Guide to taking a test drive

Buying a car is the second largest financial investment for most people behind buying a home – and just like few people would take out a mortgage without looking around the house first, a test drive is vital to make sure your future vehicle is really up to scratch.

The key point to remember about the test drive is that it is for your benefit. It’s your chance to see what the car can do and if it lives up to your expectations. Yet many feel uncomfortable taking a test drive and say they don’t know what they are looking for – this guide to taking a test drive will put you on the right road.

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Make sure you come prepared

Hopefully you will have put a lot of research into the car buying process up to this stage (by searching for quotes online, looking into the makes/specifications available, familiarising yourself with the market) and you certainly shouldn’t stop at this crucial stage.

Use the knowledge that you have acquired by researching the make and model. Does the car have all of the specifications in place that you expect? Visit motoring forums online and see if there are any common complaints when you read reviews of the vehicle you are interested in. If a model is prone to a certain technical glitch you can find out beforehand and then see if it applies during your test drive.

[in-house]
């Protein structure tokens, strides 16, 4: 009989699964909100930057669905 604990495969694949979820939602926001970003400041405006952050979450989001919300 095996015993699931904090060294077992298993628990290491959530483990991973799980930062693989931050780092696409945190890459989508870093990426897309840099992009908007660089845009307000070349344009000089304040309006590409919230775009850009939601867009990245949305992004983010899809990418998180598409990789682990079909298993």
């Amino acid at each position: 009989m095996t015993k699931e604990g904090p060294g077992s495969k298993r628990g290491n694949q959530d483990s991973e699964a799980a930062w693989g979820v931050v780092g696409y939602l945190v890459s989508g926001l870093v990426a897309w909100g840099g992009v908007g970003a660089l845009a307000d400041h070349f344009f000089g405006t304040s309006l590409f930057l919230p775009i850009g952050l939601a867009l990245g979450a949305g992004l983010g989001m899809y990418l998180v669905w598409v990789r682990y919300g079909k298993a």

Don’t forget to bring your driver’s licence – you’ll need proof that you are legally able to drive the car. Also make sure that you are insured to drive the vehicle. Your car insurance policy should state that you can drive another car with the owner’s permission – known as ‘Driving Other Cars’ (DOC) cover. Check with the seller to make sure they have extended their cover to any driver so you can comfortably test drive the car.

You might wish to consider extending your policy over a temporary period to cover all cars that you test drive.

Also if you’re not comfortable with the test driving process or feel you don’t know enough about cars, then why not take along someone who is knowledgeable in this field? If you know someone in the motoring trade, a mechanic for example, then they could offer some crucial advice.

Things to look for on a test drive

There are many sights and sounds to look out for when you test drive a car and they begin before you even enter the vehicle: